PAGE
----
I remember when SE was fun, informative, and not a giant hugbox for insecure pussies who want to cram their own particular political agenda down everyone's throats.
HoZay said @ 5:21pm GMT on 9th Jul [Score:2]
Bring it bro, show these pussies what a good post looks like.
papango said @ 11:12pm GMT on 9th Jul [Score:1 Insightful]
SE is what you make it. If you want a different SE you need to post things.
arrowhen said @ 9:34pm GMT on 9th Jul [Score:1 Interesting]
Any time you share your ideas with others, there's a chance someone will respond with ideas of their own, including ones that conflict with yours. It's a messy and inefficient process, because humans are messy and inefficient creatures, but it's a useful process nonetheless: through constant conflict, good ideas grow stronger and bad ideas die out.

The internet is an amazing tool for facilitating the sharing of ideas, but it's a tool built by, and for, human beings and thus using it requires an understanding of human nature. People aren't always reasonable. People aren't always nice. People are sometimes jerks. Anonymity and freedom from social consequences can bring out the worst in people.

When you share an idea with 100,000 anonymous strangers, you're going to hear things you don't like. Some of these things are going to be perfectly reasonable disagreements with your idea (which you SHOULD like, but you don't, because human nature), while others are going to be the things jerks say because they're jerks.

Because you're going to have to expend mental effort in distinguishing between the reasonable arguments and the jerks and in deciding if and how to respond to them, it's probably best, purely from an effort vs. reward standpoint, to subject only your best and most interesting ideas to the scrutiny of that many random internet strangers. For ideas that are trivial, incomplete, of specialized interest, etc., a more appropriate venue for sharing would be friends and family, or a community of like-minded individuals.

If you're both shallow enough that the best and most interesting idea you can think of to share is "LOOK AT ME AND TELL ME I'M PRETTY!" and self-centered enough to think that The Entire Internet wants to see you, fuck off. You DESERVE to feel bad about yourself.
bltrocker said @ 12:24am GMT on 10th Jul
I may be misinterpreting your opinion of this video, but I think you're not seeing it for what it is. It's not that she's craving positive attention, but more a look at what a hypocritical society demands from a woman in public. Like I said, it's a bit trite e.g. "you're beautiful no matter what", and of course you'll find trolls no matter where you go, but I still found it interesting.
sanepride said @ 1:51am GMT on 10th Jul
I think one problem here is that you're taking this video at face value. But the very things you note about it- the triteness and how 'well done' it is- the slickness, make me rather dubious of its intent. I watched it and thought 'OK, here are some people out to get some attention'. Of course, maybe its my cynicism, y'know, from spending so much time on the internet.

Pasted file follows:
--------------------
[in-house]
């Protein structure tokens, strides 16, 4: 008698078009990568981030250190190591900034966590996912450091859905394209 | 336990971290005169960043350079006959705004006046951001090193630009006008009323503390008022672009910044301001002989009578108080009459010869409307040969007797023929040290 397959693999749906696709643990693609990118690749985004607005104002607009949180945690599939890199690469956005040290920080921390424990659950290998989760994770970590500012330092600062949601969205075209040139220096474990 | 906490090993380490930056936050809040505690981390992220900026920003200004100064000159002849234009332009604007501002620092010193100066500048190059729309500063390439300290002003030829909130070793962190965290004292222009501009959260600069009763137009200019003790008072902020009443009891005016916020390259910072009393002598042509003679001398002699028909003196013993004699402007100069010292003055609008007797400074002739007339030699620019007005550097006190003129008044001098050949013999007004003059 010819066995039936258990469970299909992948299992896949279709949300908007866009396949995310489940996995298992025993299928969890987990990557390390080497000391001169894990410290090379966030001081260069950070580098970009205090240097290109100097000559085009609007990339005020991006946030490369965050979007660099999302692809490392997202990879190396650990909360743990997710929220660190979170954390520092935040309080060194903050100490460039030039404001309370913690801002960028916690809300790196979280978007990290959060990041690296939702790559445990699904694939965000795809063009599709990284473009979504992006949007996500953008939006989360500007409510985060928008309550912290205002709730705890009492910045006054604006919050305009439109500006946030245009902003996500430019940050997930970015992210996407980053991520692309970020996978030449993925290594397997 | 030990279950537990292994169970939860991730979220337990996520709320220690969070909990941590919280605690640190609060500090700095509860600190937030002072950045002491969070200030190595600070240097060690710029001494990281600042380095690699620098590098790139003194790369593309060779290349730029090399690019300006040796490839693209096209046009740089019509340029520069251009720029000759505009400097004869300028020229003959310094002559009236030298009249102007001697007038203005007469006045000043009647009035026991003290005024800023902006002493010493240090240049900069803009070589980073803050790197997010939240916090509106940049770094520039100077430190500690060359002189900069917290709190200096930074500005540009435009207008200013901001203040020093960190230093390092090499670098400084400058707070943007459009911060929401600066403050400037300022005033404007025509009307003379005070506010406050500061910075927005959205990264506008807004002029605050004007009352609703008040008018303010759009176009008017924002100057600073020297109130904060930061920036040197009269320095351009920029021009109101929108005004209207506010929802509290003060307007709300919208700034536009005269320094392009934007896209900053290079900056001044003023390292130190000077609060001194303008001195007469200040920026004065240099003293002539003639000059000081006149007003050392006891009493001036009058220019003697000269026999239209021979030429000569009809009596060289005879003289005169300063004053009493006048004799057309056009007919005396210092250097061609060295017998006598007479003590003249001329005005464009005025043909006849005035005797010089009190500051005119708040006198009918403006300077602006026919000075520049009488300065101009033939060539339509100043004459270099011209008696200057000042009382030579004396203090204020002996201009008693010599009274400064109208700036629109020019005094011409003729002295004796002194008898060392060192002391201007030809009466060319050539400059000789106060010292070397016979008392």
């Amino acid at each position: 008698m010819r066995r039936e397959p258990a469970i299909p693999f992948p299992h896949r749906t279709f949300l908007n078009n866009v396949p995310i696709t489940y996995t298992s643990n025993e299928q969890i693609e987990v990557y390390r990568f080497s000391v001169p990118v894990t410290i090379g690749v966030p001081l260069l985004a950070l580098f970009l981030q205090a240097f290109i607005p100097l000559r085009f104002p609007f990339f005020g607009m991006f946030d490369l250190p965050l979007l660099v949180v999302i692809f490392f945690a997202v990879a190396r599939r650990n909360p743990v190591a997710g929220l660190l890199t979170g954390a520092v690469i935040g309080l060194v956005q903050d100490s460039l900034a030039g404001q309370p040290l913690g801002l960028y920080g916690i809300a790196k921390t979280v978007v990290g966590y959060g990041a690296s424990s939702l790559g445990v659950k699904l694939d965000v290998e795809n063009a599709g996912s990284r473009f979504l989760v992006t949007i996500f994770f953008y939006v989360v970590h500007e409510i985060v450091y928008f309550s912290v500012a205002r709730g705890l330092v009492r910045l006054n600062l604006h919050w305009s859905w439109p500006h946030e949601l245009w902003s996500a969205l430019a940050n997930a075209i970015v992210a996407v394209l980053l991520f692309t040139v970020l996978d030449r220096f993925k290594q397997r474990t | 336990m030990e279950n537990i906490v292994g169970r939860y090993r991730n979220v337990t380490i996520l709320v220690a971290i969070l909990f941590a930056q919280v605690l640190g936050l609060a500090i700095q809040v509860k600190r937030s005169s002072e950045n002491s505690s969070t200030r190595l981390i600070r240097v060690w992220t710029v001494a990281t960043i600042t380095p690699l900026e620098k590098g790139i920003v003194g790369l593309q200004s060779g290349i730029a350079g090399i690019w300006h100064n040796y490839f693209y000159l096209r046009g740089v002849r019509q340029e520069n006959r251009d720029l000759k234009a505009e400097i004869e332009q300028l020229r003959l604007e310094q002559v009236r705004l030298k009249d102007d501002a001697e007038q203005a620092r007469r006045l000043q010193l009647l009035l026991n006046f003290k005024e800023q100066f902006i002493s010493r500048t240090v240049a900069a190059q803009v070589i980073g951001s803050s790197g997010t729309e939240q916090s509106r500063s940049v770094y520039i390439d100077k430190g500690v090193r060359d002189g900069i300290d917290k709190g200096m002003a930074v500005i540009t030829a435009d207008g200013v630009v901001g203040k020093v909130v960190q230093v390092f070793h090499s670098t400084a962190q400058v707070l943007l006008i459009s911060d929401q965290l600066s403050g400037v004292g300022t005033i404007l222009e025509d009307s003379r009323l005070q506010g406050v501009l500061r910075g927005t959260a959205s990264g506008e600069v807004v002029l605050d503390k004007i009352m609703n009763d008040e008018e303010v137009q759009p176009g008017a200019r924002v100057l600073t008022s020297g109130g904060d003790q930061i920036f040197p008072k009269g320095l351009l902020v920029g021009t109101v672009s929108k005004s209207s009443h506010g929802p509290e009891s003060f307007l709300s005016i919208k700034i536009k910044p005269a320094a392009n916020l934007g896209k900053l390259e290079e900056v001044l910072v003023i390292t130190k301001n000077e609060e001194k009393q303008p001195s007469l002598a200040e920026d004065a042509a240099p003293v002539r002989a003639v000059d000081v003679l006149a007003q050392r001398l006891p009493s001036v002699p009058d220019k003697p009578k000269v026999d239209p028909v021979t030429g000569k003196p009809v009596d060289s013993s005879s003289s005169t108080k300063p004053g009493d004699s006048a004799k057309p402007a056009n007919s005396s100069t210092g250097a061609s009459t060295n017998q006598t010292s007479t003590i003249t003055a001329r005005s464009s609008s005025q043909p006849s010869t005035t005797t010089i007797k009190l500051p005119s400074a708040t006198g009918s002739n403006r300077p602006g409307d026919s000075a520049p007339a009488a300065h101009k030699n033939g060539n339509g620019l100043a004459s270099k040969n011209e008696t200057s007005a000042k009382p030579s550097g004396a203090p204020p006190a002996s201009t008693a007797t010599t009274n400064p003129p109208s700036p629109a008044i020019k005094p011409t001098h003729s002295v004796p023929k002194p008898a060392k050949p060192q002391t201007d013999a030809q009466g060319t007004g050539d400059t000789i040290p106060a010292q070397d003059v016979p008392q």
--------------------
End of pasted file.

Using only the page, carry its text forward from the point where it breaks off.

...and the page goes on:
arrowhen said @ 2:33am GMT on 10th Jul
"Everyone is beautiful. Come read my blog about makeup, tee hee!"
arrowhen said @ 2:20am GMT on 10th Jul
I think you're giving her way too much credit. This isn't some high-minded social commentary, it's a piece by a "beauty and lifestyle" blogger specifically about comments she's received about pictures of her face on social media. Is society too obsessed with, and critical of, womens' appearances? Of course it is. But that's not really her point -- and if it is, it's an awfully hypocritical one, since she runs a fucking makeup blog, which makes her literally part of the problem.

Her real point is just the same tired brand of "social media is full of mean meanies" that attention whores always whine about when they fail to get exactly the kind of attention they think they deserve.
bltrocker said[1] @ 3:42am GMT on 10th Jul
How is it part of the problem to like and review makeup? I'd say it looks like you're being more of the problem, implying she's an attention whore because her hobby is makeup tutorials.

Also, it is possible to make a salient point while at the same time having bought into the negative aspects of beauty.
arrowhen said @ 5:26am GMT on 10th Jul [Score:1 Underrated]
She's part of the problem because she actively supports an industry that profits from women feeling insecure about their looks.
bltrocker said @ 2:13pm GMT on 10th Jul
Just like the 99% of young American women? Is every woman that wears makeup and doesn't like to be harassed based on their looks a complete hypocrite to you?